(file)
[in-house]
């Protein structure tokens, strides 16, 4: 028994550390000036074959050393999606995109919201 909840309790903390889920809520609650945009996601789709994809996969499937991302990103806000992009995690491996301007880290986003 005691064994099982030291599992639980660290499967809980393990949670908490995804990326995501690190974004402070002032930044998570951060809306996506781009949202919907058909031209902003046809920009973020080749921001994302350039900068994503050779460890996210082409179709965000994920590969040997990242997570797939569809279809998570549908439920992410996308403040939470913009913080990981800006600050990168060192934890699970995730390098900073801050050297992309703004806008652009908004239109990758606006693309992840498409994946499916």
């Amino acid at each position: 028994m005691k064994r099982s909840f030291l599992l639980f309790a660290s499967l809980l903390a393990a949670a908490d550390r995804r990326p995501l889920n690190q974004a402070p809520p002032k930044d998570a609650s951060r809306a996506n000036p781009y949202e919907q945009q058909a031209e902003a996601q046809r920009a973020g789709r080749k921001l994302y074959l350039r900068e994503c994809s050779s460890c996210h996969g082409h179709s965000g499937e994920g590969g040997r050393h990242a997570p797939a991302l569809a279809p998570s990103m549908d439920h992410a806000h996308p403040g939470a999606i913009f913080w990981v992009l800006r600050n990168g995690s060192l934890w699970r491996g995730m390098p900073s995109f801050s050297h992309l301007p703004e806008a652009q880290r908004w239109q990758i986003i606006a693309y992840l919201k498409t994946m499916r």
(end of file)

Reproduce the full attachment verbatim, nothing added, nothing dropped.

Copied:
[in-house]
């Protein structure tokens, strides 16, 4: 028994550390000036074959050393999606995109919201 909840309790903390889920809520609650945009996601789709994809996969499937991302990103806000992009995690491996301007880290986003 005691064994099982030291599992639980660290499967809980393990949670908490995804990326995501690190974004402070002032930044998570951060809306996506781009949202919907058909031209902003046809920009973020080749921001994302350039900068994503050779460890996210082409179709965000994920590969040997990242997570797939569809279809998570549908439920992410996308403040939470913009913080990981800006600050990168060192934890699970995730390098900073801050050297992309703004806008652009908004239109990758606006693309992840498409994946499916």
């Amino acid at each position: 028994m005691k064994r099982s909840f030291l599992l639980f309790a660290s499967l809980l903390a393990a949670a908490d550390r995804r990326p995501l889920n690190q974004a402070p809520p002032k930044d998570a609650s951060r809306a996506n000036p781009y949202e919907q945009q058909a031209e902003a996601q046809r920009a973020g789709r080749k921001l994302y074959l350039r900068e994503c994809s050779s460890c996210h996969g082409h179709s965000g499937e994920g590969g040997r050393h990242a997570p797939a991302l569809a279809p998570s990103m549908d439920h992410a806000h996308p403040g939470a999606i913009f913080w990981v992009l800006r600050n990168g995690s060192l934890w699970r491996g995730m390098p900073s995109f801050s050297h992309l301007p703004e806008a652009q880290r908004w239109q990758i986003i606006a693309y992840l919201k498409t994946m499916r």